NHI requires R600bn to be implemented

Economist Dawie Roodt alleges South African government lacked money to successfully implement NHI in the country. Photograph: Supplied AfriForum

Economist Dawie Roodt alleges South African government lacked money to successfully implement NHI in the country. Photograph: Supplied AfriForum

Published May 7, 2024


THE only hope for the country’s healthcare system is through the overall privatisation of the South African health industry, says economist Dawie Roodt.

He said privatisation would be the only workable alternative to government’s proposed NHI bill.

Speaking at the civil society group, AfriForum’s NHI conference in Pretoria recently, Roodt said that forging ahead with the NHI was an unattainable ideal as the government lacked what it took to successfully implement the plan.

Instead, the economist proposed that legislation be introduced to make membership of a medical aid compulsory for all South Africans.

While existing aid members would be able to continue with the membership unhindered, he added that the rest of the population, following the privatisation of all medical services in the state, be grouped into one of three private funds to gain access to private healthcare.

Roodt said funding for this could then be drawn from the government’s healthcare budget, which he alleged was currently being pumped into struggling or dysfunctional hospitals or clinics.

Unity Health’s CEO Vernon Chorn questioned the feasibility of NHI and dangers of its implementation, especially given South Africa’s ageing population, resulting in many elderly no longer contributing to the country’s GDP after retirement.

“The NHI simply will not survive under the current projections, as it requires a significant amount of approximately R600 billion to be successfully implemented. There is no way to raise this amount without raising taxes and this will ultimately result in a weaker GDP, ” Chorn added.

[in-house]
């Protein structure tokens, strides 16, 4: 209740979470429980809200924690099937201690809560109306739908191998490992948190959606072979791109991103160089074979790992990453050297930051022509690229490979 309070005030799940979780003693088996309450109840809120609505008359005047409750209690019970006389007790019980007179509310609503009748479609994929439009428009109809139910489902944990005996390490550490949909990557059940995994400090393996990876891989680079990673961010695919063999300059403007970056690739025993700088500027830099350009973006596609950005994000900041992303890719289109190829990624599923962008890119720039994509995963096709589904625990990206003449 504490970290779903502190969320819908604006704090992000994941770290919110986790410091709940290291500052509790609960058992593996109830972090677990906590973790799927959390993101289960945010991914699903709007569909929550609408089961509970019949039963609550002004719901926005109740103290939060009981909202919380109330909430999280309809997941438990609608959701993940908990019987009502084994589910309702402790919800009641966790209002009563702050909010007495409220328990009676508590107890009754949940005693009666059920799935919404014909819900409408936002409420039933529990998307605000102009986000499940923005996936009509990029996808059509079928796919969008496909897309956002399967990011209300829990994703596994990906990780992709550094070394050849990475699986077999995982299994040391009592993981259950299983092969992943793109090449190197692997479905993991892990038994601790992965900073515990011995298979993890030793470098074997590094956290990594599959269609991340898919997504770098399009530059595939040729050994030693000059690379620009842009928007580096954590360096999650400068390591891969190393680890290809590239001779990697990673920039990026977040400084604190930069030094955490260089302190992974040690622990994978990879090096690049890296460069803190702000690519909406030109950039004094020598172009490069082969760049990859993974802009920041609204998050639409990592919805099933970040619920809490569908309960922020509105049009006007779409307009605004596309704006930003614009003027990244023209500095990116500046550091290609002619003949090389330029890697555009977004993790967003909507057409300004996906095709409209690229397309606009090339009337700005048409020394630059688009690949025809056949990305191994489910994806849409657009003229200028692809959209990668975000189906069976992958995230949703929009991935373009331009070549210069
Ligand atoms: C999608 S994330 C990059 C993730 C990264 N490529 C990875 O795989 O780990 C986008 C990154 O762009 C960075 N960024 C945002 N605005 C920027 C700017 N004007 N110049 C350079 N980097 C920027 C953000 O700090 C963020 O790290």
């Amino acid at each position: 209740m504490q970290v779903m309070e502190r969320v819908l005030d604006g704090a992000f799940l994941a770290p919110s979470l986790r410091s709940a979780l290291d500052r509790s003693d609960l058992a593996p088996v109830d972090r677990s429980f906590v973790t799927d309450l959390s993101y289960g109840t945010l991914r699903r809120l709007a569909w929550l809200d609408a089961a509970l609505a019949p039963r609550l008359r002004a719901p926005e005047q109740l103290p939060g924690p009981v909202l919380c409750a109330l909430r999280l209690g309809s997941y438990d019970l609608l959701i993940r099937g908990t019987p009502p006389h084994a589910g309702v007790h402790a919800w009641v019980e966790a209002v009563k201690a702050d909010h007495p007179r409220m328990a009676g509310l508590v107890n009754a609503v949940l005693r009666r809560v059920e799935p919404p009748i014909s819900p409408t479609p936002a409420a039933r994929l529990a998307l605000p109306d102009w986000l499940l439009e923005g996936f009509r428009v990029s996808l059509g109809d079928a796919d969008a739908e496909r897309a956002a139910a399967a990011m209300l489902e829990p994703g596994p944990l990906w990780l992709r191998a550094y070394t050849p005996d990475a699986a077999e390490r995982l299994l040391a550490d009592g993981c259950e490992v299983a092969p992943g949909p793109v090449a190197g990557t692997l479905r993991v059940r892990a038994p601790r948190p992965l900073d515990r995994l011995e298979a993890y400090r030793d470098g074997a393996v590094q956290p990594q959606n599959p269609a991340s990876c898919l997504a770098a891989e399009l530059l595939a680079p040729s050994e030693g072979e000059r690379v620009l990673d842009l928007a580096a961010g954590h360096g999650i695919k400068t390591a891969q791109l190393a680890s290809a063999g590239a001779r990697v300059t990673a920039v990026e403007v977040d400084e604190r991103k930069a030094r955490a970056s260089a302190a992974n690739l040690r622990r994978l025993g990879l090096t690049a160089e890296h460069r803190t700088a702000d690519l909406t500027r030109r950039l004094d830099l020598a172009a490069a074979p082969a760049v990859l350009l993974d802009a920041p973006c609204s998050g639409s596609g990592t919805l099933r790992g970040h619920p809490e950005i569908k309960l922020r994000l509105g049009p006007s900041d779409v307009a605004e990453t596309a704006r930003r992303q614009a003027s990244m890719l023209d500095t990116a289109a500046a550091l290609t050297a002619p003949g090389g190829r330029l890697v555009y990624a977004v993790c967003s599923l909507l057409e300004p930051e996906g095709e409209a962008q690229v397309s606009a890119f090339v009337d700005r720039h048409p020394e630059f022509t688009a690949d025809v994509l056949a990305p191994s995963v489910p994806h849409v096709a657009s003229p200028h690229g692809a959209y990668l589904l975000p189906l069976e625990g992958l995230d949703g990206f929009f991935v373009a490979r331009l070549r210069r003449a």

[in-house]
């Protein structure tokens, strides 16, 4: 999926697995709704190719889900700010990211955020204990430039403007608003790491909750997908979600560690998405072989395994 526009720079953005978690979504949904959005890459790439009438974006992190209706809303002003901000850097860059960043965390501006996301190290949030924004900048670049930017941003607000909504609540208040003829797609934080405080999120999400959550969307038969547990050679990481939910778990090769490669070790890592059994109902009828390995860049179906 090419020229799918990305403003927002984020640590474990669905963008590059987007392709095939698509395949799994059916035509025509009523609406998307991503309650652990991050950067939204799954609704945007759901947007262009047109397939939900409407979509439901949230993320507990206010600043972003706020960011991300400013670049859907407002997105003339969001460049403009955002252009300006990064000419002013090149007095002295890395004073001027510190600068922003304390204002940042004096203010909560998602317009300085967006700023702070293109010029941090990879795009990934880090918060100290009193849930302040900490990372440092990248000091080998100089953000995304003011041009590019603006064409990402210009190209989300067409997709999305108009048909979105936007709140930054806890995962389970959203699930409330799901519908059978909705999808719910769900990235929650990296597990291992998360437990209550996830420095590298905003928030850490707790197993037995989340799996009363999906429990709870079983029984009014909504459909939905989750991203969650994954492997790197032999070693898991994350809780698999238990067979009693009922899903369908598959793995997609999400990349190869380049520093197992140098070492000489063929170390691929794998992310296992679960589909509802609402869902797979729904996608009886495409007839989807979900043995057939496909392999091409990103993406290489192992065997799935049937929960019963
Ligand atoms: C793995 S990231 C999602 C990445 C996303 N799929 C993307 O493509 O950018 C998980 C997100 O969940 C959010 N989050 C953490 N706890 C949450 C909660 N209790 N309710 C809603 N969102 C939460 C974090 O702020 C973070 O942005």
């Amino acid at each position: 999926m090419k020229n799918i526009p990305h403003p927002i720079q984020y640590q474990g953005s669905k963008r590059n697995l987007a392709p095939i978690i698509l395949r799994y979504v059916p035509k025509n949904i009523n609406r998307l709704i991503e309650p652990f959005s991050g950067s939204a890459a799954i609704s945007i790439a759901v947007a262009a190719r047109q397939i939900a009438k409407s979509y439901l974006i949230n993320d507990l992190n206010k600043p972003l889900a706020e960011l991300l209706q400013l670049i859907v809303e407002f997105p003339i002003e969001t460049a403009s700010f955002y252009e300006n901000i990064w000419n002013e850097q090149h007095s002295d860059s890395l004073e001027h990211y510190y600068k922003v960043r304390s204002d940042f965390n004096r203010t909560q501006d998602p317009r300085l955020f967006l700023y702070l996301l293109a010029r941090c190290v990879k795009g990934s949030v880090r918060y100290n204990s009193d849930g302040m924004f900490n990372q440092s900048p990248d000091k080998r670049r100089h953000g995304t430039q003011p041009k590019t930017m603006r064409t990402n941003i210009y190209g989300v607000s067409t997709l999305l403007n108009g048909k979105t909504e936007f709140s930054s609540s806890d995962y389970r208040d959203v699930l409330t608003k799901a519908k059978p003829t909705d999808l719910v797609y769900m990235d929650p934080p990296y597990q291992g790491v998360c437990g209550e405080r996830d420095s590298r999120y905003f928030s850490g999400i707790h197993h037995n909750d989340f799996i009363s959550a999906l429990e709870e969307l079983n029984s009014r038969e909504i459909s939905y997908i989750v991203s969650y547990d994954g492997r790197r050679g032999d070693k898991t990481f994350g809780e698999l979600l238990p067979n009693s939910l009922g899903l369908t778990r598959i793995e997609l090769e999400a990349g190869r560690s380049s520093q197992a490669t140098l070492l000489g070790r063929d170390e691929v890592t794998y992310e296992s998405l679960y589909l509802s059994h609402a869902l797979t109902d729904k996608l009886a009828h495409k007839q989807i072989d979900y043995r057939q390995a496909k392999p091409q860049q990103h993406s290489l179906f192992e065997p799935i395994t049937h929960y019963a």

Louis Boshoff, AfriForum’s campaign officer, said the purpose of gathering those within the health sector to weigh-in and provide workable alternatives to the NHI once more, comes after growing concerns of its implementation after president Cyril Ramaphosa renewed his commitment to sign the bill into law soon.

Boshoff said from 2019, AfriForum had launched a total of 53 campaigns against the adoption of NHI, with all the relevant legal channels followed to oppose it.

He further added that should the president sign the bill, the organisation would not hesitate to challenge it in court.

“There are several scenarios that can result from the implementation of NHI, therefore it is important to be fully prepared for all the possibilities. AfriForum is still optimistic that the NHI Bill can be stopped through public pressure and lawsuits, but South Africans must still be prepared should a healthcare crisis be brought about by NHI,” Boshoff added.

Since the inception of the proposal of the NHI a number of independent organisations including the Institute of Race Relations (IRR), The Board of Healthcare Funders and a handful of medical aids have joined AfriForum in raising concerns about the implementation and feasibility of the bill which aims to provide universal access to quality health care services in South Africa.

While it was approved by South Africa's National Assembly on June 13, 2023, it is yet to receive the final nod of approval from the president.